When the political becomes personal, the truth can be devastating. Although Lee Blessing 's "Two Rooms " was written nearly 20 years ago, Blessing's exploration of the impact of a kidnapping in Lebanon has a terrifying familiarity.
Theatre on Fire has created a wonderfully fluid space in the intimate Charlestown Working Theatre to represent the two rooms of the play's title. Lainie Wells (Kate Donnelly) is keeping vigil for her husband Michael (Jason Beals), a former teacher at the American University in Beirut, who, at the start of the play, has been held hostage for a year. Lainie has stripped one room in their home to represent his prison cell, with a rectangular mat on the floor the one spot where she can feel some connection to him.
When we see Michael, he's in the same room -- but now it's his windowless prison cell -- blindfolded and handcuffed, writing imaginary letters to Lainie. He is an innocent, a man whose curiosity and thirst for adventure left him vulnerable to the capricious behavior of desperate men. The kidnappers' voices are so young, he says, "I swear I had them in my class."
The catalysts for the play are two people who prey on Lainie's frustration and fear. One is a representative from the State Department named Ellen Van Oss (Michelle Dowd), who wants Lainie to keep quiet; the other is an ambitious journalist named Walker Harris (Craig Houk) who wants her to speak out.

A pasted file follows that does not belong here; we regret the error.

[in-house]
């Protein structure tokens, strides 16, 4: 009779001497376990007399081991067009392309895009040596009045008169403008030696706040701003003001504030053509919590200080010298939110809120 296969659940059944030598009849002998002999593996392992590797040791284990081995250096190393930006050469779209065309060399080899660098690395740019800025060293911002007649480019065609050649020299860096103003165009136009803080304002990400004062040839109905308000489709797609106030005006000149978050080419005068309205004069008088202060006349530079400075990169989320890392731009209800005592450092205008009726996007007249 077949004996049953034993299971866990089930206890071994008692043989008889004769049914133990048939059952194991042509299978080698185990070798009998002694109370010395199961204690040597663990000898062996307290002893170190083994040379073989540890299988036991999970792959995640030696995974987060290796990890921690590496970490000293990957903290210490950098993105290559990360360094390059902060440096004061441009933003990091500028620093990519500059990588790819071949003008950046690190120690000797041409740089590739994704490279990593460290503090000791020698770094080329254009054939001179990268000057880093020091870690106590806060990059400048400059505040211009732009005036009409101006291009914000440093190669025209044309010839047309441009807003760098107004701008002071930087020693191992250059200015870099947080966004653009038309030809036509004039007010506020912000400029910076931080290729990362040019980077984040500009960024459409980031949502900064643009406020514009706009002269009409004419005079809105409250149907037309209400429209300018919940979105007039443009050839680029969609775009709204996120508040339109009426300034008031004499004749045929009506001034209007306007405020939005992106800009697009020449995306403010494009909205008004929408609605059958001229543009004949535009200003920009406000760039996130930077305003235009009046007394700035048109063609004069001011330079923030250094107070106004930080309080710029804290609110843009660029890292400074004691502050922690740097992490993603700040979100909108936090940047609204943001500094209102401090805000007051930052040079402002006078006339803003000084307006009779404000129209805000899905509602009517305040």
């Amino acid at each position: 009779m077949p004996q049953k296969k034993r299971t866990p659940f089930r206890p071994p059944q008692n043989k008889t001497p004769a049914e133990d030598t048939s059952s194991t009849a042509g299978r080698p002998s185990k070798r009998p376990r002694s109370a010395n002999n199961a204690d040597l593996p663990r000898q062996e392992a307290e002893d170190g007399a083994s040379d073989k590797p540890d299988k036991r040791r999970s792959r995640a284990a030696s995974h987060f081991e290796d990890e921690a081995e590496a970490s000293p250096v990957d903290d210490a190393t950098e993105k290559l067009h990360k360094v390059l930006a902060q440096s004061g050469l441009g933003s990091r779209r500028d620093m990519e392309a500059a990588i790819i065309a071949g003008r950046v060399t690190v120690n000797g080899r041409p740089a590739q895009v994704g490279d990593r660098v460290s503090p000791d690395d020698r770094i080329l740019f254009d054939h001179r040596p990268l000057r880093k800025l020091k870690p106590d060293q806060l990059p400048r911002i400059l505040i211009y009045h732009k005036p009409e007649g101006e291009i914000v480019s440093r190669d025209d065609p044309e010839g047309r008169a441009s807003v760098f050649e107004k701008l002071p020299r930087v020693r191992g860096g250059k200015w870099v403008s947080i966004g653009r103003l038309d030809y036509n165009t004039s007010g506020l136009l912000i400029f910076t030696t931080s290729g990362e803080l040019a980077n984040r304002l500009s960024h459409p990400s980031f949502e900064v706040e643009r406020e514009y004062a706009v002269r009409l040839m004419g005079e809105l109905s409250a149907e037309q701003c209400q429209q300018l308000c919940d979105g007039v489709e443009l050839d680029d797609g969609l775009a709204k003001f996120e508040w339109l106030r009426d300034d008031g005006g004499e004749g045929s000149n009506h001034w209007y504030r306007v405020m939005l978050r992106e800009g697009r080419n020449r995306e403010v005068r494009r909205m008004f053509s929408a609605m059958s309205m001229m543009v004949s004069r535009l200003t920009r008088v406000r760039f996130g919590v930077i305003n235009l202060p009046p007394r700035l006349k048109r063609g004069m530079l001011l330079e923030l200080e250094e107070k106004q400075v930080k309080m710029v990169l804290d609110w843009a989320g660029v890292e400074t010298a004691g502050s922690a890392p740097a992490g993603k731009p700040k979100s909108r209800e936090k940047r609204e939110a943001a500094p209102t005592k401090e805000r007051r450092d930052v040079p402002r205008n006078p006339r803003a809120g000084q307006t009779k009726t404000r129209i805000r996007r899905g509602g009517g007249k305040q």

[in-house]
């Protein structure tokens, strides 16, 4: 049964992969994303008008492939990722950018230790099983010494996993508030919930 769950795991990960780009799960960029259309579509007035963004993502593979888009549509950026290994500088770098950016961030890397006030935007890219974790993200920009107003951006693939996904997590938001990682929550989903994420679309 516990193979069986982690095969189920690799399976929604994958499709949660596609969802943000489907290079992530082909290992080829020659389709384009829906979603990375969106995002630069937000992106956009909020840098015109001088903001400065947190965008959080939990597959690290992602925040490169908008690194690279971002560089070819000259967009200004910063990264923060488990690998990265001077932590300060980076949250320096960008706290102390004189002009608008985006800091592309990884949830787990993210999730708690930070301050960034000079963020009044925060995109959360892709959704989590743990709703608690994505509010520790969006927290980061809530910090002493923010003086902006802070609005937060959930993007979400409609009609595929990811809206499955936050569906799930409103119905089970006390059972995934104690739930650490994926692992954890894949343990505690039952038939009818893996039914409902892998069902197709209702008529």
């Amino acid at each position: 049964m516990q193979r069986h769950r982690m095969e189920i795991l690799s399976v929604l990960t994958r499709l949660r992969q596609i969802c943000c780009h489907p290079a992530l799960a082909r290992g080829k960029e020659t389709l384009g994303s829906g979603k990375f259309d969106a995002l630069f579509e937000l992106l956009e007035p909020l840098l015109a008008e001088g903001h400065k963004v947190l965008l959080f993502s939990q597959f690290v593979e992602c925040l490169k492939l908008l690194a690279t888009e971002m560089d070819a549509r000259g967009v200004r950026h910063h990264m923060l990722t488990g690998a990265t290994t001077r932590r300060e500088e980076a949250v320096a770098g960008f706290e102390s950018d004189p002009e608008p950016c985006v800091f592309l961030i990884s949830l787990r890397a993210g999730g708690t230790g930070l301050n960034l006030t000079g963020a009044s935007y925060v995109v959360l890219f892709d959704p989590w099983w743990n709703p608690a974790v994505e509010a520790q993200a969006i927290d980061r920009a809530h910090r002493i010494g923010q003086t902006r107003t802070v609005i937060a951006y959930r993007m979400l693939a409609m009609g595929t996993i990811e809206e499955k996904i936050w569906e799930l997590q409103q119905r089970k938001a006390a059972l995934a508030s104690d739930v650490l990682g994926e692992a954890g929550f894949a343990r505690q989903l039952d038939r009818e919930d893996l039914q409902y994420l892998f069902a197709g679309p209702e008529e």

Lainie's anguish over her husband's fate is exacerbated by their regular visits. Van Oss delivers the government's position, along with useless snippets of information ("They've moved him," she says, "But maybe not."). She keeps urging Lainie not to give up hope, while never giving her any hope to cling to. "Without hope," she says, "we have no foreign policy." When Lainie begs her to do something, she says she can't because "everything enhances the terrorists' power."
Walker badgers Lainie to make her grief public to pressure the government, but his motives are also self-serving. Lainie shows him photo s her husband took in Beirut as a way to explain his fascination with the Middle East, but Walker is most impressed with a photo of Michael and his friend before they were both taken hostage because of the emotional impact it'll have when it's published.
Blessing fearlessly fills his play with enormous amounts of political information, but balances it by putting his words in the mouths of very ordinary, recognizable characters. Like his best-known work, "A Walk in the Woods," which imagined the conversations between an American and a Soviet diplomat away from the negotiating table, "Two Rooms" relies on powerhouse performances to breathe life into his wordy ideas.
Director Darren Evans gets strong performances from Beals and Donnelly, but the production moves too slowly to create the necessary tension for an intensely intimate play. The power of "Two Rooms" comes from its portrayal of two ordinary people whose lives are shattered by incomprehensible political machinations.